I’m guessing that the idea behind the sprawling Neil Young anthology “Decade” was that his career was on an irreversible downward arc. Why not cash in while he still had some record-store cachet?

As it turned out, Young had a long way to go. “Rust Never Sleeps,” one of his best albums, was released in 1979, just two years after “Decade.” “Freedom,” another classic, came 10 years after that (“Decade II”?), and he remains active and relevant. Still, “Decade” is a great introduction to one of the most remarkable musicians of our time, taking us from his early years with the Buffalo Springfield to his long solo career, with and without Crazy Horse, with pit stops along the way for Crosby, Still, Nash and Young and, for a nanosecond, the Stills-Young Band.

Young has two modes: acoustic singer-songwriter and all-out rocker. I prefer the loud stuff with Crazy Horse, featuring Young’s cosmic guitar solos (definitely the triumph of feel over technique), but I’ll listen to either anytime. “Decade” covers both phases of his work; even though it comprises 35 songs over just 10 years, he was so productive during that period that it still manages to leave out some my favorites, like “Out on the Weekend,” from 1972’s “Harvest.” On the other hand, “Decade” includes a “Harvest” clunker, “A Man Needs a Maid,” anti-feminist claptrap with strings that may be the only song you’ll want to skip over. (Trust me on this, kids: Evolving sensibilities aside, he was criticized for it 48 years ago.)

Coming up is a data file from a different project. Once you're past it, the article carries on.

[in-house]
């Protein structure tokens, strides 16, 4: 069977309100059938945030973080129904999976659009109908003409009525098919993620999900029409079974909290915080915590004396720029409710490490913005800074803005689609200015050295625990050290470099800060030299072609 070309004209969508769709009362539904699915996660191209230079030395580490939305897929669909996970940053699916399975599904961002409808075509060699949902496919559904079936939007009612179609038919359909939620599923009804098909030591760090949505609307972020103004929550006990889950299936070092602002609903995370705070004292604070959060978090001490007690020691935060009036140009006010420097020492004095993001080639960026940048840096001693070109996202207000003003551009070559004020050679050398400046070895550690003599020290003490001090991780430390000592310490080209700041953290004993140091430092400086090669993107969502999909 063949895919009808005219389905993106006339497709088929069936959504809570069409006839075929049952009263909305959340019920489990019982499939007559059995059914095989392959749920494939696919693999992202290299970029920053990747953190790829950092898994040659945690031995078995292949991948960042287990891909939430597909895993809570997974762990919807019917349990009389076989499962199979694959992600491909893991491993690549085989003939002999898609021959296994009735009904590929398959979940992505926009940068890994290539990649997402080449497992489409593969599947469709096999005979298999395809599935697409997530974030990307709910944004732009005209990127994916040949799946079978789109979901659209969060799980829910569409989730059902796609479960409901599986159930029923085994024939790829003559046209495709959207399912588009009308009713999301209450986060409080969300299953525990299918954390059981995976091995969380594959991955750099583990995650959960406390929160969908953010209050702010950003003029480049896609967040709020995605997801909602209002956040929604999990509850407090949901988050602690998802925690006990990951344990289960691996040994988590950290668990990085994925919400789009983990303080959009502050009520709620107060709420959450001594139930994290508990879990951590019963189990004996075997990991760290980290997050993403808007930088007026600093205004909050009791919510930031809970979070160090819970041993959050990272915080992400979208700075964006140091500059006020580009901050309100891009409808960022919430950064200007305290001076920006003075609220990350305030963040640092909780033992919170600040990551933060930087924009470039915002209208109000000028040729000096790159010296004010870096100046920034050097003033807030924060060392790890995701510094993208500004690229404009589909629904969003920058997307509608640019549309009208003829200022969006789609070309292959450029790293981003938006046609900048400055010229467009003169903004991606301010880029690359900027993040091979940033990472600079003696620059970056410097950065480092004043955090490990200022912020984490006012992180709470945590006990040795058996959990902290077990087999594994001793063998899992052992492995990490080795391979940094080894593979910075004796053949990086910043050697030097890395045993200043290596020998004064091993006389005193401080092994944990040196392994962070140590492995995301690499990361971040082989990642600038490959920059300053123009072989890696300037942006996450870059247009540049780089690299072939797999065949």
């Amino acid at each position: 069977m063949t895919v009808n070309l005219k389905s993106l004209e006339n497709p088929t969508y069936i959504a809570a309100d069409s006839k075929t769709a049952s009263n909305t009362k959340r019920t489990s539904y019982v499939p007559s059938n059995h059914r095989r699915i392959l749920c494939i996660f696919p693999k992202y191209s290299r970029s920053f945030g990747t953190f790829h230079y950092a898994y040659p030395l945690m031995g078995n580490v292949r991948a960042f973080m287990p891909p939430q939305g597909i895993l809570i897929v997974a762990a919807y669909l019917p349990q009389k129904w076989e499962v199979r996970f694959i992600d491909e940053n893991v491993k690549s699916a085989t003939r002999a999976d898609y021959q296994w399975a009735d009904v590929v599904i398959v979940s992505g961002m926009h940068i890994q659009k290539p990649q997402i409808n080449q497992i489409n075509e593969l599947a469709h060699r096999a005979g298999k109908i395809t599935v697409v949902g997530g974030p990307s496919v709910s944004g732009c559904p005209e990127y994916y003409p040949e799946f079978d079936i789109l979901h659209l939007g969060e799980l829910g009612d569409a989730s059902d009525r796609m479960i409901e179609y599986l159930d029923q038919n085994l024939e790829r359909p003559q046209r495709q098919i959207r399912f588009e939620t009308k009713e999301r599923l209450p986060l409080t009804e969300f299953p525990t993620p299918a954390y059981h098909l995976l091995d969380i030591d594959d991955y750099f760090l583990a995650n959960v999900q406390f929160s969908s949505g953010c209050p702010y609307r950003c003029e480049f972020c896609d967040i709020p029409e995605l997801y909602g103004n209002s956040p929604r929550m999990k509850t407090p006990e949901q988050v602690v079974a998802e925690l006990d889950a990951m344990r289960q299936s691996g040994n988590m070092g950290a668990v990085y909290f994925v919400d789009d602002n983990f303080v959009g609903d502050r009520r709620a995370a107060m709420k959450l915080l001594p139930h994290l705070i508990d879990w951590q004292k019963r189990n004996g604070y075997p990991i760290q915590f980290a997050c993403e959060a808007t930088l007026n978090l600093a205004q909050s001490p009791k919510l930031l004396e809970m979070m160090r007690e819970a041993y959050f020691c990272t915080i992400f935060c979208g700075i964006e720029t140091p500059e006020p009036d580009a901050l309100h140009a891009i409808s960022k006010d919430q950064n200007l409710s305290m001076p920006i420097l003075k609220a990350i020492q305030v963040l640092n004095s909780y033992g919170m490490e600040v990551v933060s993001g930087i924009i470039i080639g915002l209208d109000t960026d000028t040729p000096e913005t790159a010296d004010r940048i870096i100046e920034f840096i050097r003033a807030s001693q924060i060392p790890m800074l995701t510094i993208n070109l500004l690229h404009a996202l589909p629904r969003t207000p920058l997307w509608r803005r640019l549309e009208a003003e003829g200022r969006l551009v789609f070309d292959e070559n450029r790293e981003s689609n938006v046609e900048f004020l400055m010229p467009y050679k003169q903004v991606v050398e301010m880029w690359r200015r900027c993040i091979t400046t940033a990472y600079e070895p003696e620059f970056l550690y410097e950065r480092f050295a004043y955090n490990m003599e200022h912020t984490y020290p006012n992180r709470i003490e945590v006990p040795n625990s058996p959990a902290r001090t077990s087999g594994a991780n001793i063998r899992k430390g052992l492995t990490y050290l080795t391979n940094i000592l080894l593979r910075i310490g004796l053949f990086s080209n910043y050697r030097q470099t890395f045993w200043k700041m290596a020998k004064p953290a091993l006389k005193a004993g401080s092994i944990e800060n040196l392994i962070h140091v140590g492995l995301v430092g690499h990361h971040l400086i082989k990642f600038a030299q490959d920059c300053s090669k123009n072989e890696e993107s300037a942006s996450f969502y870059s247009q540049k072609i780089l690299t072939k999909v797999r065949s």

On the acoustic side, there are so many great songs here that it’s hard to narrow them down. Some have suffered from too much radio time over the years, like “Sugar Mountain,” “Heart of Gold,” and “After the Gold Rush.” Try listening to them with fresh ears, because they are truly for the ages.

Of the rockers, again, the list is endless. My favorite is “Like a Hurricane,” among the loudest, longest, most guitar-drenched songs Young ever recorded. But it’s hard to go wrong with anything here other than “Maid.” It’s two and a half hours of love songs, drug songs, lost-youth songs, and songs that appear to be about everything and nothing.

Bob Dylan once sang: “I’m listening to Neil Young, I gotta turn up the sound/
Someone’s always yellin’ ‘Turn it down.'”

Nope. Turn that sucker up to 11.

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